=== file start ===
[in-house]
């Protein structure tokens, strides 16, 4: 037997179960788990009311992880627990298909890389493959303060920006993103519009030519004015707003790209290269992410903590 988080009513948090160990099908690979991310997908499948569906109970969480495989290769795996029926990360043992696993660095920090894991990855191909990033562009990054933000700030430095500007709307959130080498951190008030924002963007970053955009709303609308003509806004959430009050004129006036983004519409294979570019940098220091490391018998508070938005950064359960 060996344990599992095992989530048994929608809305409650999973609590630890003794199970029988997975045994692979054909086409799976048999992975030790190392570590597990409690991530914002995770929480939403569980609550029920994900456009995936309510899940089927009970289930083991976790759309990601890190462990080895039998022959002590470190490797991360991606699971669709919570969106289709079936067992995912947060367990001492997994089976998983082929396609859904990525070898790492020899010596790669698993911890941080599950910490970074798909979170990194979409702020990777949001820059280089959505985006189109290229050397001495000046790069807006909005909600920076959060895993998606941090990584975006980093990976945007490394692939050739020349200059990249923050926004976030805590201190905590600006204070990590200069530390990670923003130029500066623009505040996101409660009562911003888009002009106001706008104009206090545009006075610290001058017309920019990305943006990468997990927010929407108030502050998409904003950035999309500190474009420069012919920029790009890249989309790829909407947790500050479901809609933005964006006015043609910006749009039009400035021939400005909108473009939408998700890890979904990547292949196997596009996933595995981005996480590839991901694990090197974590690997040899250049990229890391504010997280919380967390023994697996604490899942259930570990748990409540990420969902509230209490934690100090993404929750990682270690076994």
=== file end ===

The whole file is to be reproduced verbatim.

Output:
[in-house]
């Protein structure tokens, strides 16, 4: 037997179960788990009311992880627990298909890389493959303060920006993103519009030519004015707003790209290269992410903590 988080009513948090160990099908690979991310997908499948569906109970969480495989290769795996029926990360043992696993660095920090894991990855191909990033562009990054933000700030430095500007709307959130080498951190008030924002963007970053955009709303609308003509806004959430009050004129006036983004519409294979570019940098220091490391018998508070938005950064359960 060996344990599992095992989530048994929608809305409650999973609590630890003794199970029988997975045994692979054909086409799976048999992975030790190392570590597990409690991530914002995770929480939403569980609550029920994900456009995936309510899940089927009970289930083991976790759309990601890190462990080895039998022959002590470190490797991360991606699971669709919570969106289709079936067992995912947060367990001492997994089976998983082929396609859904990525070898790492020899010596790669698993911890941080599950910490970074798909979170990194979409702020990777949001820059280089959505985006189109290229050397001495000046790069807006909005909600920076959060895993998606941090990584975006980093990976945007490394692939050739020349200059990249923050926004976030805590201190905590600006204070990590200069530390990670923003130029500066623009505040996101409660009562911003888009002009106001706008104009206090545009006075610290001058017309920019990305943006990468997990927010929407108030502050998409904003950035999309500190474009420069012919920029790009890249989309790829909407947790500050479901809609933005964006006015043609910006749009039009400035021939400005909108473009939408998700890890979904990547292949196997596009996933595995981005996480590839991901694990090197974590690997040899250049990229890391504010997280919380967390023994697996604490899942259930570990748990409540990420969902509230209490934690100090993404929750990682270690076994």